Parkerizing is a coating whereas blueing is part of the steel’s surface. It is a chemical conversion of the steel’s surface. It is a method of protecting a steel surface from corrosion and increasing its resistance to wear through the application of a chemical phosphate conversion coating. The process of forming manganese phosphate coating is commonly known as Parkerizing. It is commonly used on firearms as a more effective alternative to bluing, which is an earlier-developed chemical conversion coating. It is also used extensively on automobiles to protect unfinished metal parts from corrosion. There are 3 types of parkerizing – iron, zinc, and manganese phosphate.

The Parkerizing technique is a Phosphate etching process that produces a Hard Matte or Dull finish that is both very Durable and Anti Reflective and with excellent oil holding properties. The Parkerizing process cannot be used on non-ferrous metals such as aluminum, brass, or copper. The easiest way to remove it is by sandblasting. That process is no more damaging than sanding/blasting off bluing. It similarly cannot be applied to steels containing a large amount of nickel, or on stainless steel. Passivation can be used for protecting other metals.


Zinc phosphating results in a non-reflective, light- to medium-gray finish. The use of a zinc monophosphate solution for parkerizing sintered parts gives corrosion-resistant phosphate films that protect the outer surface against atmospheric corrosion. Manganese phosphating produces a medium- to a dark-gray or black finish. Iron phosphating produces a black or dark gray finish similar to manganese phosphating. Parkerizing can be performed on any type of mild or gun steel, however, it is not for use on stainless steel or any type of aluminum. Manganese and iron phosphate coatings are usually the thickest chemical conversion coatings, being thicker than other chemical conversion coatings such as zinc phosphate and bluing.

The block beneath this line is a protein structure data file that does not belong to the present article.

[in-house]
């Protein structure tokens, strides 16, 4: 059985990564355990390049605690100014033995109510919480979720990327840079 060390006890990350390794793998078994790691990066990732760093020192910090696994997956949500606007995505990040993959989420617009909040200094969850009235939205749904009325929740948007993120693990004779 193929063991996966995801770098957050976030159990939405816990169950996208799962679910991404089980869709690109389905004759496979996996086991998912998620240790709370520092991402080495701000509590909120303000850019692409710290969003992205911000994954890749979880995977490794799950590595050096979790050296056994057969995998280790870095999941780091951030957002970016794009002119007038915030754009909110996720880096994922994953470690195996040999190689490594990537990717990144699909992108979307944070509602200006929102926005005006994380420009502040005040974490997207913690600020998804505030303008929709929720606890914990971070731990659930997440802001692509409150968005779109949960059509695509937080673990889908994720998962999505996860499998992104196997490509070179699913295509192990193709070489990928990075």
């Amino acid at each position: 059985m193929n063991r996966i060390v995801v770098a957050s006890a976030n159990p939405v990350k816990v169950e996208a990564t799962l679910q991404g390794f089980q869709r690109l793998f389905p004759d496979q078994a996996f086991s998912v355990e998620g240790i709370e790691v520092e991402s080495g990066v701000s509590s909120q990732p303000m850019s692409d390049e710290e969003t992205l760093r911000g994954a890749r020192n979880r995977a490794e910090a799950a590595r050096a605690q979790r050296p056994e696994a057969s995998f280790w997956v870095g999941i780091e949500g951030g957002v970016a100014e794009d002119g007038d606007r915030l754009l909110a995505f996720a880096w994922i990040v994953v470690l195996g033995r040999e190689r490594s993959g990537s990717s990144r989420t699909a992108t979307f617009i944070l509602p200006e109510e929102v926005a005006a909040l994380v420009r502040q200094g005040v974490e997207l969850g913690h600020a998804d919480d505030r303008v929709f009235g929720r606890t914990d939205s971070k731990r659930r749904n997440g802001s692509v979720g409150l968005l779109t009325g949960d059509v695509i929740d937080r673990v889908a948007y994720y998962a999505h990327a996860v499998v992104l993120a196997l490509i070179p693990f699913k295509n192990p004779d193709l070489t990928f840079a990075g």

Manganese phosphating is extensively employed to improve the sliding properties of the engine, gear, and power transmission systems. As for other chemical conversion coatings, the Parkerized surface must be completely covered with a light coating of oil to maximize corrosion and wear resistance, primarily through reducing wetting action and galvanic action. The use of manganese phosphate coatings for improved corrosion resistance can be virtually found in all branches of the metal working-industry. A heavy oil coating is unnecessary and undesirable for achieving a positive grip on Parkerized metal parts.

Alternatively, the Parkerized surface may be painted over with an epoxy or molybdenum finish for added wear resistance and self-lubricating properties.